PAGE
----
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A. M. Scatd Abstract Amoy anal fins animal appears Asiatic Society bands Banteng Barometer base of tail bird Bleeker Blyth Buchanan Hamilton Calcutta Capt cattle caudal caudal spine China cirri colour common cubic dark described Dew Point distinct ditto dorsal fin drizzling Dry Bulb Thermometer Esquire feet figured flood Gaour Gayal genus Gilgit river head Himalayas horns hour Hourly Meteorological Observations humped Hygrometrical elements dependent Inches India Indus Irawadi island Journal king lateral line length less lower Major McClelland Mean Dry Bulb Mean height Mean Wet Bulb Meteorological Observations taken miles minute month nobis P. M. cloudless afterwards P. M. Cloudy pale pectorals Pimelodus Port Blair Pushto rain rays remarkable river species specimen Sunday surface Surveyor General's Office Temminck Tenasserim transverse tubercles upper Valenciennes ventrals wave Weight of Vapour Wet Bulb Thermometer wild wing winter
Page 219 - And missing thee, I walk unseen On the dry smooth-shaven green, To behold the wandering moon, Riding near her highest noon, Like one that had been led astray Through the heaven's wide pathless way, And oft, as if her head she bowed, Stooping through a fleecy cloud.
Page 413 - There are of course all sorts of conjectures as to the probable cause of the occurrence: some state the stones to be of volcanic origin, others that they were hurled from the heights...
Page 7 - Horsburgh states that, in 1803, the volcano was observed to explode regularly every ten minutes, projecting each time a column of black smoke, perpendicularly, to a great height, "and in the night a fire of considerable size continued to burn on the east side of the crater, which was then in view.
Page 287 - Ann. MNH," second series, xiv. (1854), 177. t Vide " Proc. Geol. Soc.," 1840, p. 152. Captain Speke observed some very fine humpless cattle on the NW shore of the Tanganyika lake, near the equator. " Very large cattle, bearing horns of stupendous size. They are of a uniform red colour, like our Devonshire breed, but attain a much greater height and size.
Page 333 - I tell you, captain, — if you look in the maps of the 'orld, I warrant you shall find, in the comparisons between Macedon and Monmouth, that the situations, look you, is both alike. There is a river in Macedon ; and there is also moreover a river at Monmouth...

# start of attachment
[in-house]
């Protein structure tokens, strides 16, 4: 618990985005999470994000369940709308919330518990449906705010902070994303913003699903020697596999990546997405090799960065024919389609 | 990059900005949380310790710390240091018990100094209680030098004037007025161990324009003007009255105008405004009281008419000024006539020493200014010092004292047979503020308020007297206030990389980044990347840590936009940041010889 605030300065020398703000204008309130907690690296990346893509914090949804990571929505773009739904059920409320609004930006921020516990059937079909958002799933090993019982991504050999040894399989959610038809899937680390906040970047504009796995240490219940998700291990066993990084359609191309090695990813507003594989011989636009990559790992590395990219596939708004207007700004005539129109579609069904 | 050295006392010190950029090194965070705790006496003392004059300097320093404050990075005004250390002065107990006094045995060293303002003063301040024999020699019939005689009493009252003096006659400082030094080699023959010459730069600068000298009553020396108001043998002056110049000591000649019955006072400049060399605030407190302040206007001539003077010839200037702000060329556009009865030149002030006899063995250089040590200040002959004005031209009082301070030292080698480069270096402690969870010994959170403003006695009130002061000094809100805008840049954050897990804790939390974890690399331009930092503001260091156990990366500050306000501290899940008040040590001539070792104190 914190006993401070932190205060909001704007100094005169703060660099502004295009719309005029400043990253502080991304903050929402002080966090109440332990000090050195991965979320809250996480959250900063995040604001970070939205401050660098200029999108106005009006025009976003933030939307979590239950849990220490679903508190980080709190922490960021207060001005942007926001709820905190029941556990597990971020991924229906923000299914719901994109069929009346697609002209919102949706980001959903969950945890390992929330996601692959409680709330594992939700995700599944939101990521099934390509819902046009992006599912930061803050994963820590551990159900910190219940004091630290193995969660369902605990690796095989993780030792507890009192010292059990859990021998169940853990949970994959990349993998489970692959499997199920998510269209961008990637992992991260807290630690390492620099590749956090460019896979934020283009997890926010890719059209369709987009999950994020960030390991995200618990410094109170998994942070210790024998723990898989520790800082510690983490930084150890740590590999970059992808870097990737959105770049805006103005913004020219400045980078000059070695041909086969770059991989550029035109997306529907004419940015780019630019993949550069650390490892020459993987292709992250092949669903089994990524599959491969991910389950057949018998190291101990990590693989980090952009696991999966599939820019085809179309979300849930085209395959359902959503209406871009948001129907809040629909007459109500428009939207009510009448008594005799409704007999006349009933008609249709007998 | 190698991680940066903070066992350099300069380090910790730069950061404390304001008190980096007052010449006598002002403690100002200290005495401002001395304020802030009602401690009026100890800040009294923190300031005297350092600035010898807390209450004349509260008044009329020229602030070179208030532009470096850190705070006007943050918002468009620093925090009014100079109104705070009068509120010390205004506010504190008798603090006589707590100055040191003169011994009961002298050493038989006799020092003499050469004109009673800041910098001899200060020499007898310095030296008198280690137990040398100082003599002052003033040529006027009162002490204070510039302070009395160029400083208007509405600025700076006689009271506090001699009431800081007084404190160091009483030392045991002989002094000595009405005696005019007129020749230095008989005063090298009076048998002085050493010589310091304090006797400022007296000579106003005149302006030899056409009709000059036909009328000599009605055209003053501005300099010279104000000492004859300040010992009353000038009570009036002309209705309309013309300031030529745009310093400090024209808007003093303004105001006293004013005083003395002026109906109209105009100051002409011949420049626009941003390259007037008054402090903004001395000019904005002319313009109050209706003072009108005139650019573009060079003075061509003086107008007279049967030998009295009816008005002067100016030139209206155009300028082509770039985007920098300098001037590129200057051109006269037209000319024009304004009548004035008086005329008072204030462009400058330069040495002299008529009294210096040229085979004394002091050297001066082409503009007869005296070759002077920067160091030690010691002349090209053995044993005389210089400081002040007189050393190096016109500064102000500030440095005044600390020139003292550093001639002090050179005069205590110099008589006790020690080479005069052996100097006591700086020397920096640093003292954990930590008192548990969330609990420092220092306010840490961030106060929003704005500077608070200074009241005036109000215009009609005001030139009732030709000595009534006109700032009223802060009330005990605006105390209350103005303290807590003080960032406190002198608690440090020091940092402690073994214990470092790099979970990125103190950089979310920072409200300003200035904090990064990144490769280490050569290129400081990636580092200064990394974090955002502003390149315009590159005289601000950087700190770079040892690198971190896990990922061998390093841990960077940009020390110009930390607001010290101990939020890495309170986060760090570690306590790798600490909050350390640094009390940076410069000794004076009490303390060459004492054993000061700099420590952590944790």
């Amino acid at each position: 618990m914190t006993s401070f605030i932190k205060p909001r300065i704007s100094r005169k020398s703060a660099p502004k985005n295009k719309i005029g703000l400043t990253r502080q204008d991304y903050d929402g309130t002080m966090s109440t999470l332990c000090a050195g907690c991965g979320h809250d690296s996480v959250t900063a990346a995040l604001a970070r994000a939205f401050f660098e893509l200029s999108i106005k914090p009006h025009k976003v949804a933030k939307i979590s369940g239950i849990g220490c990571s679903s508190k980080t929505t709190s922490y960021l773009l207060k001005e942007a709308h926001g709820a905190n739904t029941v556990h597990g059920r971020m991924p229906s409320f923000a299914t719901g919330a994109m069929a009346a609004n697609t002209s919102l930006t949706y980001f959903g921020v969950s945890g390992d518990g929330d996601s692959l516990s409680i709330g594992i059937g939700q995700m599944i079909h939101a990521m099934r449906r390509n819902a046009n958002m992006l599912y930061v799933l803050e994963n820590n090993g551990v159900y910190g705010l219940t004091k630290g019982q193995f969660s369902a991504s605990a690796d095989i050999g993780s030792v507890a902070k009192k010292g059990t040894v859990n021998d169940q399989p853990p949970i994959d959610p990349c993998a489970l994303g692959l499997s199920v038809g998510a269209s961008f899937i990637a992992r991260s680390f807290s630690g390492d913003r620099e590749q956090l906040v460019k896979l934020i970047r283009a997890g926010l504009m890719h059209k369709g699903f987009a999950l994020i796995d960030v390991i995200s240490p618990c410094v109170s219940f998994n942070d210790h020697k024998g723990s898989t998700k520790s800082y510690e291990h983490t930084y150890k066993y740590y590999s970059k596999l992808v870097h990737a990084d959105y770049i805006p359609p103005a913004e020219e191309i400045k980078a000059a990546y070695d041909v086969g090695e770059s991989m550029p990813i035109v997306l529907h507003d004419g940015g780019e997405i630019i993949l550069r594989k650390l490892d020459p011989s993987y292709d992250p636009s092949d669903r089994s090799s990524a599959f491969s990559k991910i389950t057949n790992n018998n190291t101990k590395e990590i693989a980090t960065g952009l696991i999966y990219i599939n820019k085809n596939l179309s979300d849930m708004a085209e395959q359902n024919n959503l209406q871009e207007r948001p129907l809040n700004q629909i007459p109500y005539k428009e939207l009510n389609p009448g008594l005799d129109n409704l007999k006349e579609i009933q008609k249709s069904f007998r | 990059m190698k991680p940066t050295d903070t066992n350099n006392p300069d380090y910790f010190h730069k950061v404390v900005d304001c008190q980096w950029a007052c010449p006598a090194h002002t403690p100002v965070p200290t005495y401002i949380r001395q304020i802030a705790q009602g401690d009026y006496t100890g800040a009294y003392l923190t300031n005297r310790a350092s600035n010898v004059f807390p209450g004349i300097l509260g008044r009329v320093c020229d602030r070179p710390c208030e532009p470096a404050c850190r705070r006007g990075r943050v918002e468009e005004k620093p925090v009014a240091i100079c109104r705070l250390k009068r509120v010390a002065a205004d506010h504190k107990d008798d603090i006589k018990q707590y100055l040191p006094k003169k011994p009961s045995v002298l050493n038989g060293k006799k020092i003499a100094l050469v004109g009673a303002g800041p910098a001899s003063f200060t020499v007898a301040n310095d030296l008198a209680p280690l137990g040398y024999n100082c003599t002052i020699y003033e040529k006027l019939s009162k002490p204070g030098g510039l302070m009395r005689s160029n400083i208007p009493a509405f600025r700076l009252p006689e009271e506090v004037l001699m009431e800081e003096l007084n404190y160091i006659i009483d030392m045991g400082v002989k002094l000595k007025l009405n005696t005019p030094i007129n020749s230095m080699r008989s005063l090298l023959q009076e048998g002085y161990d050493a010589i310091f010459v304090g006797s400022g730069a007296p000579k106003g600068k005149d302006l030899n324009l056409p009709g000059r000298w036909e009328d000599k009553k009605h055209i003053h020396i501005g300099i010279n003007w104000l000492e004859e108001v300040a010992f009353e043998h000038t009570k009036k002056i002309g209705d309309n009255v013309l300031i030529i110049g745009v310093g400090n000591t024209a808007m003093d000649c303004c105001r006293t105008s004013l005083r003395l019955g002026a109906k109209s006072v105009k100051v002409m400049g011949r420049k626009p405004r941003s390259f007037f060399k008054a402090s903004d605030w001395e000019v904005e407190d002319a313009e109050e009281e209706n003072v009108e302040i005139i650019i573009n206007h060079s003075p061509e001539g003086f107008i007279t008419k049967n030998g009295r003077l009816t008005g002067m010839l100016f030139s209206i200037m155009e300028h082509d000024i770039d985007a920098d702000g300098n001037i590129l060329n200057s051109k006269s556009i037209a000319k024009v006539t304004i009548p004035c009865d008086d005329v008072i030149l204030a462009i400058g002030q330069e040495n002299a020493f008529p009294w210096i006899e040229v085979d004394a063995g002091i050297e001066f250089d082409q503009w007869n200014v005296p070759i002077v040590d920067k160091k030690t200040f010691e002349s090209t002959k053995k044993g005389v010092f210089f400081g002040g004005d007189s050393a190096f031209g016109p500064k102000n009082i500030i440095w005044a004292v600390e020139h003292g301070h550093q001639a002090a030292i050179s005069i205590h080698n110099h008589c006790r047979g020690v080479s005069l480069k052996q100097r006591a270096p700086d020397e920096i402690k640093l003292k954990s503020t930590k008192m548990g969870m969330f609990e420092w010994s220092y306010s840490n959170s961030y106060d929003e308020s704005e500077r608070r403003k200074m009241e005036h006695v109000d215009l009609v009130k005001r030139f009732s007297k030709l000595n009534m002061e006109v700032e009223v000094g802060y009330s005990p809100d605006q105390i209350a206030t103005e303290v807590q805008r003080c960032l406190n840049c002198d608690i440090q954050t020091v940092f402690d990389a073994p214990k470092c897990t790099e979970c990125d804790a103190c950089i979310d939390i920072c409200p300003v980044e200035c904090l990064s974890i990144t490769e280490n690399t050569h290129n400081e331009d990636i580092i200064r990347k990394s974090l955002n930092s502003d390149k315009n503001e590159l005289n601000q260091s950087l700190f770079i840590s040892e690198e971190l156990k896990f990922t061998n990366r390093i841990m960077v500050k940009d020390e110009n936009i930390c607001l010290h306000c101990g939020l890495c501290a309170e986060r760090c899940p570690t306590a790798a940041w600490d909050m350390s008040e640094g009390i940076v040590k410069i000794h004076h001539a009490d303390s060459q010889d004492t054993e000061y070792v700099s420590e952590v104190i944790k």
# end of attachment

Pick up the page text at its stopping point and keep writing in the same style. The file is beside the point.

Page 292 - Gayals, on meeting these balls as they go along, are attracted by their appearance and smell, and begin to lick them with their tongues ; and relishing the taste of the salt and the particular earth composing them, they never quit the place until all the balls are destroyed. The Kukis having observed the Gayals to have once tasted their balls, prepare what they consider a sufficient supply of them to answer the intended purpose, and as the Gayals lick them up they throw down more ; and to prevent...
Page 326 - The one primeval language traced experimentally through ancient inscriptions in alphabetic characters of lost powers from the four continents: including the voice of Israel from the rocks of Sinai: and the vestiges of patriarchal tradition from the monuments of Egypt, Etruria, and southern Arabia.
Page 412 - Honourable the Lieutenant- Governor a full account of Meteorolite that fell at Dhurmsalla on the 14th instant. " 2. In the afternoon between the hours of 2 and 2-30 p. M., the station of Dhurmsalla was startled by a terrific bursting noise, which was supposed at first to proceed from a succession of loud blastings, or from the explosion of a mine in the upper part of the station, others imagining it to be an earthquake or very large landslip, rushed from their houses in the firm belief that they...
Page 285 - The humped cattle are unknown in an aboriginally wild state ; and I am strongly of opinion that they will prove to be of African rather than of Asiatic origin, however ancient their introduction into India ; for no fossil or semi-fossil remains of this very distinct type have as yet been discovered in any part of Asia, where the only established fossil Taurine is the Bos namadicus of the Nerbudda deposits, which is barely (if at all satisfactorily) distinguishable from the European B. primogenius...